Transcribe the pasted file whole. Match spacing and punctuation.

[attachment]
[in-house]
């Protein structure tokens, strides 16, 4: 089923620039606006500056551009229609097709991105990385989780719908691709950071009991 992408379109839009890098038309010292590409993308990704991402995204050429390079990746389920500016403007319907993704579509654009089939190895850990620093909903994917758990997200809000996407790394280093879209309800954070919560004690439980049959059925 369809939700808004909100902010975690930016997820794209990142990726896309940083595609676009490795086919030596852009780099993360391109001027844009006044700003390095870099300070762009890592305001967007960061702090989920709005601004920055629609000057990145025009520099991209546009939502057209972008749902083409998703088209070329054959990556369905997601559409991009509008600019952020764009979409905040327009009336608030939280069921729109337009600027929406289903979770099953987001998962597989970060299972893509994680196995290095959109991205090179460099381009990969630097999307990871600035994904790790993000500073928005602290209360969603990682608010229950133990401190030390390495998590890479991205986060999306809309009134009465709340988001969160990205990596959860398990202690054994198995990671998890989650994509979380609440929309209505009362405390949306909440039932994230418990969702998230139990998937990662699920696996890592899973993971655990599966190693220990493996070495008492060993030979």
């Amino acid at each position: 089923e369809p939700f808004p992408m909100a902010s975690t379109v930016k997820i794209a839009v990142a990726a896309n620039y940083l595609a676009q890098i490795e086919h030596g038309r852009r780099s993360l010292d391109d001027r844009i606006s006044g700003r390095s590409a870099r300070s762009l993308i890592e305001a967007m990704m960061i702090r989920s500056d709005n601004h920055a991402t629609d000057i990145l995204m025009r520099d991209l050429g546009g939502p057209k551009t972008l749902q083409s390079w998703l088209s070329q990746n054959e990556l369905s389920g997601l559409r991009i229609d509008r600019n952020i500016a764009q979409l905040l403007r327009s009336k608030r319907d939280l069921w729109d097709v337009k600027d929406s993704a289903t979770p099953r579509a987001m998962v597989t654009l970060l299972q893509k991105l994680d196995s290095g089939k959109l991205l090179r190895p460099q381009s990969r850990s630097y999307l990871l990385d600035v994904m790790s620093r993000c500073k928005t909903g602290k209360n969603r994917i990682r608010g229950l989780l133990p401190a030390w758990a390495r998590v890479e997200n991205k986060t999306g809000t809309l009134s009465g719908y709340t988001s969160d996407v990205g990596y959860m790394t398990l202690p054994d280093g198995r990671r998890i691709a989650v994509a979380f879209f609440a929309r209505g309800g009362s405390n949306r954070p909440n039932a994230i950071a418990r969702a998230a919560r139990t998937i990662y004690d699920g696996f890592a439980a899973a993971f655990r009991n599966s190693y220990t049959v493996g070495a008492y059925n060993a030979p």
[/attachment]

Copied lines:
[in-house]
């Protein structure tokens, strides 16, 4: 089923620039606006500056551009229609097709991105990385989780719908691709950071009991 992408379109839009890098038309010292590409993308990704991402995204050429390079990746389920500016403007319907993704579509654009089939190895850990620093909903994917758990997200809000996407790394280093879209309800954070919560004690439980049959059925 369809939700808004909100902010975690930016997820794209990142990726896309940083595609676009490795086919030596852009780099993360391109001027844009006044700003390095870099300070762009890592305001967007960061702090989920709005601004920055629609000057990145025009520099991209546009939502057209972008749902083409998703088209070329054959990556369905997601559409991009509008600019952020764009979409905040327009009336608030939280069921729109337009600027929406289903979770099953987001998962597989970060299972893509994680196995290095959109991205090179460099381009990969630097999307990871600035994904790790993000500073928005602290209360969603990682608010229950133990401190030390390495998590890479991205986060999306809309009134009465709340988001969160990205990596959860398990202690054994198995990671998890989650994509979380609440929309209505009362405390949306909440039932994230418990969702998230139990998937990662699920696996890592899973993971655990599966190693220990493996070495008492060993030979």
């Amino acid at each position: 089923e369809p939700f808004p992408m909100a902010s975690t379109v930016k997820i794209a839009v990142a990726a896309n620039y940083l595609a676009q890098i490795e086919h030596g038309r852009r780099s993360l010292d391109d001027r844009i606006s006044g700003r390095s590409a870099r300070s762009l993308i890592e305001a967007m990704m960061i702090r989920s500056d709005n601004h920055a991402t629609d000057i990145l995204m025009r520099d991209l050429g546009g939502p057209k551009t972008l749902q083409s390079w998703l088209s070329q990746n054959e990556l369905s389920g997601l559409r991009i229609d509008r600019n952020i500016a764009q979409l905040l403007r327009s009336k608030r319907d939280l069921w729109d097709v337009k600027d929406s993704a289903t979770p099953r579509a987001m998962v597989t654009l970060l299972q893509k991105l994680d196995s290095g089939k959109l991205l090179r190895p460099q381009s990969r850990s630097y999307l990871l990385d600035v994904m790790s620093r993000c500073k928005t909903g602290k209360n969603r994917i990682r608010g229950l989780l133990p401190a030390w758990a390495r998590v890479e997200n991205k986060t999306g809000t809309l009134s009465g719908y709340t988001s969160d996407v990205g990596y959860m790394t398990l202690p054994d280093g198995r990671r998890i691709a989650v994509a979380f879209f609440a929309r209505g309800g009362s405390n949306r954070p909440n039932a994230i950071a418990r969702a998230a919560r139990t998937i990662y004690d699920g696996f890592a439980a899973a993971f655990r009991n599966s190693y220990t049959v493996g070495a008492y059925n060993a030979p």